Goals of the Replicated Program
The overarching goal of RAP for Capital Health is to assist children with asthma to develop self-confidence, self-management skills, and attitudes that will promote healthy decision-making. RAP instructors work toward specific asthma management goals to help children to achieve and maintain control of their condition to avoid exacerbations that require unscheduled doctor visits, hospital, or emergency medical care. These goals are to:
Promote healthy actions aimed at maintaining and improving health, quality of life, and well being Encourage effective partnership between the person or family with asthma and health professionals Improve understanding of their condition
Recruitment and Characteristics of the Target Population
Recruitment for RAP program participants predominantly depends on the approval and support of individual school principals. Capital Health RAP instructors collaborate with Capital Health, public health, and school nurses who help promote RAP. These relationships have been vital to acquiring the principals’ approval to conduct the asthma education program in the schools. After receiving approval of the school principals, the RAP instructor acquires the names and addresses of children with asthma from the school office administrator.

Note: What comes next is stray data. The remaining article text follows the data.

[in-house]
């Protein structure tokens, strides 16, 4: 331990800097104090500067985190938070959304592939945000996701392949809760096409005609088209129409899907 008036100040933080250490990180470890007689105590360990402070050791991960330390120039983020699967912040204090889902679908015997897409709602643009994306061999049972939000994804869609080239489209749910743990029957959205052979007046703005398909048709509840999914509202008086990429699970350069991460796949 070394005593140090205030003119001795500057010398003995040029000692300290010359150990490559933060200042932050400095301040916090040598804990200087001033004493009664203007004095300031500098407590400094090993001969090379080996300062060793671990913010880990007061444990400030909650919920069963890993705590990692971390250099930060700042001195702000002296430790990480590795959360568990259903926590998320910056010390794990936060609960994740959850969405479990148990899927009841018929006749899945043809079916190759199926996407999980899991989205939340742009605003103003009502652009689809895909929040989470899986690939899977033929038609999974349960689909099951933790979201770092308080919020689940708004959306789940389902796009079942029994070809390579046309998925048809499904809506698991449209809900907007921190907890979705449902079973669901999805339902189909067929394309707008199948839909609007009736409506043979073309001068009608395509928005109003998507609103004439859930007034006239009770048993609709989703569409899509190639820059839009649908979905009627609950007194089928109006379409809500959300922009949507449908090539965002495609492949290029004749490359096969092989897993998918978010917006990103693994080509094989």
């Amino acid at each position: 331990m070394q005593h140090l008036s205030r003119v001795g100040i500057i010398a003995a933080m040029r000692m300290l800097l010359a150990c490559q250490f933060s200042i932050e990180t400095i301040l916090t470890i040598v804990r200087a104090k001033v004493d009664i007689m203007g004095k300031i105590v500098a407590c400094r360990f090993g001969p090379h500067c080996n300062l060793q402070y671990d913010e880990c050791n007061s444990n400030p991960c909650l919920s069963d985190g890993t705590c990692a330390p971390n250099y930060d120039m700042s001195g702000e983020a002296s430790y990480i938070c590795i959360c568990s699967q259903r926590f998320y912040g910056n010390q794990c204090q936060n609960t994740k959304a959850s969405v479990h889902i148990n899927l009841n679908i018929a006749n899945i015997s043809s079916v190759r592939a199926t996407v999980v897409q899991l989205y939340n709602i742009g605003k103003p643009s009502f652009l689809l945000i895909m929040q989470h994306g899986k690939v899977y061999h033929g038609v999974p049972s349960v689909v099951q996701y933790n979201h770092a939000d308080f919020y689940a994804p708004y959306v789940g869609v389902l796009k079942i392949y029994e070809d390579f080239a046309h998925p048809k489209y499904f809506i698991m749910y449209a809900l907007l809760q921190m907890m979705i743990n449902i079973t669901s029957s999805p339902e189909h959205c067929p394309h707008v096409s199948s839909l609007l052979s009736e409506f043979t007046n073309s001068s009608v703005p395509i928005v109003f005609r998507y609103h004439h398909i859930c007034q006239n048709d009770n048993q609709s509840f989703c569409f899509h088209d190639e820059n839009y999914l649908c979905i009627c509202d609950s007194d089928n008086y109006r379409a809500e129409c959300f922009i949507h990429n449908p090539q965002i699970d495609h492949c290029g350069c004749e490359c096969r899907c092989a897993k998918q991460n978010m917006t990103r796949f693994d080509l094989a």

When interest is sufficient, a parent and teacher asthma orientation and RAP introduction meeting are conducted during an evening at the school. Following the meeting, parents complete consent forms for their children to receive RAP education at school. When the parent and teacher meeting is not used, an information sheet about RAP and how it can help children learn ways to better control asthma is sent to the parents of identified children along with a consent form. Only children with parental consent are enrolled in the course. Class usually begins within 3 weeks after initial approval from the principal or his/her designee.
The target population within the elementary schools includes all the children with asthma attending the school (grades 1-6). In general, children range in age from 6 to 12 years. No attempt is made to limit participation or to attract a given sub-set of the school population with asthma, such as children from lower income families or children with severe asthma. The only limitation is class size. With just one instructor, sessions are limited to 12 participants. At times, two separate classes may be needed at a school. By opening the class to all children with asthma, two obvious positive outcomes result. The instructors are competent to refer a family to its physician upon discovery that the child is not taking the asthma medications or is otherwise having difficulty with asthma in school. Furthermore, some children such as those with mild asthma, who would otherwise not receive education or assistance, receive some education that improves their asthma care.